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Jim Trotter
September 05, 2011
Help arrives for a D that must pick itself up off the bottom
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September 05, 2011

4 Denver Broncos

Help arrives for a D that must pick itself up off the bottom

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The tapping of the cellphone against a wooden table inside the Broncos' training facility is slow at first. Maybe every other answer. But the longer Elvis Dumervil speaks about returning to the field after missing all of last season with a torn right pectoral muscle—and switching back to defensive end after moving to outside linebacker in 2009—the louder and more frequent the thuds of nervous excitement become. There is a look of serious anticipation on his face.

"When we went to a 3--4 defense [in '09], I just had to deal with it and do what I could for the team," he says. "I ended up having a pretty good year [and leading the league with 17 sacks], but a lot of people don't realize 10 of the sacks came with my hand on the ground. The 3--4 was more of a novelty for me. It was fun at the time because you got to stand up and drop into coverage and feel like you're more athletic. But I only rushed the passer 60 percent of the time. Now I'll get to rush at least 90 percent of the time. And I'm bigger, stronger and in better condition. So I'm extremely excited. I can't wait to get out there."

As they sorted through the quarterback question that had dominated discussion in camp, the Broncos were thrilled to have Dumervil back, and back in a 4--3. His injury, suffered early in training camp, was the first domino in a complete collapse of the Denver defense last year. After a solid showing in '09, the unit had league-worst averages in points (29.4) and yards allowed (390.8), ranked last in sacks (23) and gave up more rushing yards (154.6 per game) than all but one other team.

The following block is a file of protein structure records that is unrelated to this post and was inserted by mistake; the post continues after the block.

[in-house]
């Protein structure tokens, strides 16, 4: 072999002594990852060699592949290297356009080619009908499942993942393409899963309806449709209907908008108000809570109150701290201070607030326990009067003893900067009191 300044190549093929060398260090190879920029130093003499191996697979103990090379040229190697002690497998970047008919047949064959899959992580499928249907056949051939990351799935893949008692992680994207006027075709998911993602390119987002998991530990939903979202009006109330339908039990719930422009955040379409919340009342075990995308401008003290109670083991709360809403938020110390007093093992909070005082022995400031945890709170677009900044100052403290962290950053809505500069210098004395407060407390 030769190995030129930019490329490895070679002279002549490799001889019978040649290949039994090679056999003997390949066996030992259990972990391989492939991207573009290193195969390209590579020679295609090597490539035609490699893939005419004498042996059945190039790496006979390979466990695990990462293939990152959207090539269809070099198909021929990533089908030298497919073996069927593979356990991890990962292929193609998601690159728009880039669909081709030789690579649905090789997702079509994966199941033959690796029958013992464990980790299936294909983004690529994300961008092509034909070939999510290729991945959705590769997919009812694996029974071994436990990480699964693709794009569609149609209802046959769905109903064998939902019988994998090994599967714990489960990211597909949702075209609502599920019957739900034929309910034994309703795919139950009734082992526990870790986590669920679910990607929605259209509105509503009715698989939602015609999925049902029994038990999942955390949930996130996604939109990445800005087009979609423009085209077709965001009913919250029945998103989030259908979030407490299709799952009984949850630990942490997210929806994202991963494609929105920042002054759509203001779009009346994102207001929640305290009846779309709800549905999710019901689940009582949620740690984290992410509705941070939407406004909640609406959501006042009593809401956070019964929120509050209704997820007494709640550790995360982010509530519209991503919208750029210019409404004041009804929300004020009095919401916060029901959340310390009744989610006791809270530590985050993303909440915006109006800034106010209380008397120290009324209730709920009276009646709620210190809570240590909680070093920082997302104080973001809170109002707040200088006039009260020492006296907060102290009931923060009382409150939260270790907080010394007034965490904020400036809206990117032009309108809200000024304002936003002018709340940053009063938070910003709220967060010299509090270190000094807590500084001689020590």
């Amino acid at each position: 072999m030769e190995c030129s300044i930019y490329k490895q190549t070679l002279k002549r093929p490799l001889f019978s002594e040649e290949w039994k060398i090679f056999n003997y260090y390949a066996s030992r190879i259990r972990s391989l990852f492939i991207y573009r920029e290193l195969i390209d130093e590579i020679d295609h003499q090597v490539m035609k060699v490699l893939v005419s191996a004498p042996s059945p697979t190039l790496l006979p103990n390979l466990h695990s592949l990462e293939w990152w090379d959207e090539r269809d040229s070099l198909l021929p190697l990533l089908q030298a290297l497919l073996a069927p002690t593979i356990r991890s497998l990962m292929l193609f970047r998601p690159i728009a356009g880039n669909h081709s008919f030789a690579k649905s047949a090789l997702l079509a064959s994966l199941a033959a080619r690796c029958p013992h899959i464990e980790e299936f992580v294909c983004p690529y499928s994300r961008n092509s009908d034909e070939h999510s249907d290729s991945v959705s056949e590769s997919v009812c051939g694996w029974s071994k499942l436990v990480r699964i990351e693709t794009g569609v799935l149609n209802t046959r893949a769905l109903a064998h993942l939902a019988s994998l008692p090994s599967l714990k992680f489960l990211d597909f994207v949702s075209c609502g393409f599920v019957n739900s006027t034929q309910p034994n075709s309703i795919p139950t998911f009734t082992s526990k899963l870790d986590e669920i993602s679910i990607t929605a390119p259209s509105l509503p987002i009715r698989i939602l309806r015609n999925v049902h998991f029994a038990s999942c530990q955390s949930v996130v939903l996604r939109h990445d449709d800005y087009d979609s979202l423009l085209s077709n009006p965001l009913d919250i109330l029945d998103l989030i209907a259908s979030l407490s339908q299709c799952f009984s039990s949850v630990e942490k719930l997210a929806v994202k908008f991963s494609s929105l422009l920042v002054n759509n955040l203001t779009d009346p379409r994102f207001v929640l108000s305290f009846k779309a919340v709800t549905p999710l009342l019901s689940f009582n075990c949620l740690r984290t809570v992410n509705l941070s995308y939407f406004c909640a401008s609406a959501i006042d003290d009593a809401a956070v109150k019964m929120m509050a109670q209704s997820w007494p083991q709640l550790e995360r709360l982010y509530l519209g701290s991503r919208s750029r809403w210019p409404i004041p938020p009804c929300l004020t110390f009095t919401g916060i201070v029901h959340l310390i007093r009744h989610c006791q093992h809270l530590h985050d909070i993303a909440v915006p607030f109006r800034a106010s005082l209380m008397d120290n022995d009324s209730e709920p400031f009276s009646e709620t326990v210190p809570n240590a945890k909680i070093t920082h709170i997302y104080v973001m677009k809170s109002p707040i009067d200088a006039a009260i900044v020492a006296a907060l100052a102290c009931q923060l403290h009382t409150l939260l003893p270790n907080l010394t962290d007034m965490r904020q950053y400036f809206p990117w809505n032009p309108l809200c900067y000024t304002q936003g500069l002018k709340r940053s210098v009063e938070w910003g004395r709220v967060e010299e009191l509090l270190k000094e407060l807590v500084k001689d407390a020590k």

Such statistics might cause some to run for cover, but they contributed to Brian Dawkins's decision to return for a 16th NFL season. The hard-hitting safety, who joined Denver in 2009 after 13 seasons in Philadelphia, couldn't envision walking away on such a down note, and with Dumervil healthy and rookie Von Miller, taken out of Texas A&M with the second overall pick, arriving as a complementary edge rusher, the Broncos believe a dramatic turnaround is coming.

"We're excited about the opportunity to get that stench off of us," says Dawkins. "What we went through last year as a team, you wouldn't wish that on anybody. It absolutely sticks with you. But if you can learn from the past, it can motivate you to do great things. You definitely should have some pride about yourself when you see that '32' [as in ranked 32 out of 32 teams] behind your defense."

And Broncos fans should definitely feel more confident seeing "92" lining up on the edge. With a healthy Dumervil in 2009, Denver ranked 10th in the league in sacks. Many people thought the Louisville product would struggle with moving from down lineman to stand-up backer, but the transition was smoother than Dumervil's clean-shaven noggin.

After totaling 26 sacks in his first three years as an end, he had 10 through his first six games at linebacker. A 2006 fourth-round pick who'd been a starter since his second NFL season, Dumervil returned stronger and more determined in '10, but after the training-camp injury he was forced to watch one of the worst seasons in Broncos history from the other side of the glass. His inability to assist his teammates gnawed at him, but ultimately he took the long view that the time away would help his body and his game. Dumervil hadn't had such a lengthy break in training since he took up football in sixth grade, so the injury allowed him not only to heal his pec but also to strengthen other parts of his body that he felt he'd neglected over the years. He worked with specialists to grow stronger in his hips and joints and to increase his flexibility. He also added 15 pounds of muscle (he's now 5'11", 260) while reducing his body fat from 15% to 11%.

"Being out for the year is nothing you want to go through, but my legs feel fresh, and I've learned a lot," Dumervil says. "As far as playing defensive end instead of linebacker, I'm way ahead of where I would be. I'm at a position where I feel comfortable and can just go out and play. You're not as assignment-oriented [at end] as you are at linebacker. I don't have to worry about whether there's a two-receiver or three-receiver set. Just put my hand on the ground and let's go."



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